Secondary Signs

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Obviously, by themselves alone, the 24 Main-Signs are not sufficient to represent all the patterns of Chinese characters. 

This is why the 87 Secondary-Signs are needed in addition to the 24 Main-Signs. Each main sign (Except the sign [] R) is assign a small number of the 87 secondary signs to form a group. So, each of the 24 letter of the keyboard represents its corresponding Main-Sign and the derivate Secondary-Signs of the group.

It is quite easy  to keep them in mind all the secondary signs because their shape derives from that of their Main-Sign, the leader of their group.  Just observe each group in the table below. Most secondary signs have shapes very much related to their leader sign. (Only a few signs have less obvious morphological connection. Those must be paid more attention to remember them))

 Table including: code-letter, main signs, and secondary signs:

(Any one who wishes to learn the CJ method should print this table)


Illustration:  code =NWF


The Table below shows an imaginary keyboard where each key contains the code-letter; the Chinese Main Sign for the group, and all the Secondary signs in that group. It also shoes the 3 keys that will have to be type to get the character li3 .Code = DND

The above table shows the keys representing the shapes of the character li3 .

. The three difference between main signs and secondary signs:

1) all the main signs are the shape of stand alone characters while only 15 of the secondary signs represent characters. (the others represent strokes or group of stroke shapes).

2) On Chinese computer keyboards, only the main signs appear on the keys next to the letters of the alphabet. There is no space for the secondary signs --as show in the imaginary keyboard above. However, each key represents both the main sign shape and the shape of its secondary signs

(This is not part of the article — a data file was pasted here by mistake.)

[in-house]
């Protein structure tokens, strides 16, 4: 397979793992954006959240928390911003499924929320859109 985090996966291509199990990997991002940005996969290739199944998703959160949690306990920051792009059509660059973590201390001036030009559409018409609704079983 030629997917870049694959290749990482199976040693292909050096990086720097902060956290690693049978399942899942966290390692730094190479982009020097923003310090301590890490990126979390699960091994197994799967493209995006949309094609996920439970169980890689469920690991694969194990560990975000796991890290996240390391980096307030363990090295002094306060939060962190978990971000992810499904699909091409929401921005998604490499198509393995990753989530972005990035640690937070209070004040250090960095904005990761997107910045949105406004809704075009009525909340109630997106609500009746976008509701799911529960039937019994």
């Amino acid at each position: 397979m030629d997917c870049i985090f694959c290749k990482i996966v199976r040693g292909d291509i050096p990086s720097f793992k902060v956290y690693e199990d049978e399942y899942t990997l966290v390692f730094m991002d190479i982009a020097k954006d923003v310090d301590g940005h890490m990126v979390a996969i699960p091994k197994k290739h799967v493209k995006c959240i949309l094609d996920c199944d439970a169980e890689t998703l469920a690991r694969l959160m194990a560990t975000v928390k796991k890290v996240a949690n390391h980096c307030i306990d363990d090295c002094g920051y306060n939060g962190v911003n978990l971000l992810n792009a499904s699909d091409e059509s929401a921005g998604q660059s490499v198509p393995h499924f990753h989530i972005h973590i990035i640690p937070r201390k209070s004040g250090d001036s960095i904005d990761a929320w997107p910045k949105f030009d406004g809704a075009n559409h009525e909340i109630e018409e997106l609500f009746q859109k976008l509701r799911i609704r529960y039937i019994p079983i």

3) To input a main sign, one needs only to type its corresponding key, while secondary signs that represent characters must be themselves dismantled into signs. (Examples: = JJ (十十);  = NC; = MLM;  = HO; = OH; = BM). To download full list (small image file), click HERE.

There is no need to learn these 111 shapes "by heart"! But the student must have a good look at them and try to figure out how each secondary sign is derived or related to its main sign. An explanation is given in the CJ book for each secondary sign, but the student can make his/her own explanation. The important thing is to spot them quickly inside characters and associate them rapidly with their main sign. After practicing the relevant exercises from the CJ book -which features many (to download two exercises, click HERE), - and from the tutoring programs ... the secondary signs will soon pop up to the eyes by themselves! Read how to download and use the tutor here.

Example of Exercise on Secondary signs shapes: Guess the corresponding main signs.


Example of the sequence to look at signs (main & secondary) in characters:

The code will not include the signs in black. The rules allowing to "skip" signs will be studied after we have seen how to delimitate the signs. (Code here is: JJNAU)


Summary of Step 4: to be able to reproduce the totality of patterns of Chinese characters, CangJie system places 87 more shapes under the lead of the 24 main signs. Secondary signs as as important to know than main signs!

Action: for the time being, just get familiarized with the shapes of the secondary signs and remembering to which main signs they are attached to. Do the two exercises on  above recommended.

We will learned to spot them inside characters as soon as we have reviewed how to delimitate them and separate them form other contiguous or surrounding signs.

Next: Step 5: the delimitation of signs


Up ] Basic Principle ] Main Signs ] Order of Signs ] [ Secondary Signs ] Sign Delimitations ] Selecting Rules ] Complex characters ] The 4 Exceptions ] Summary ]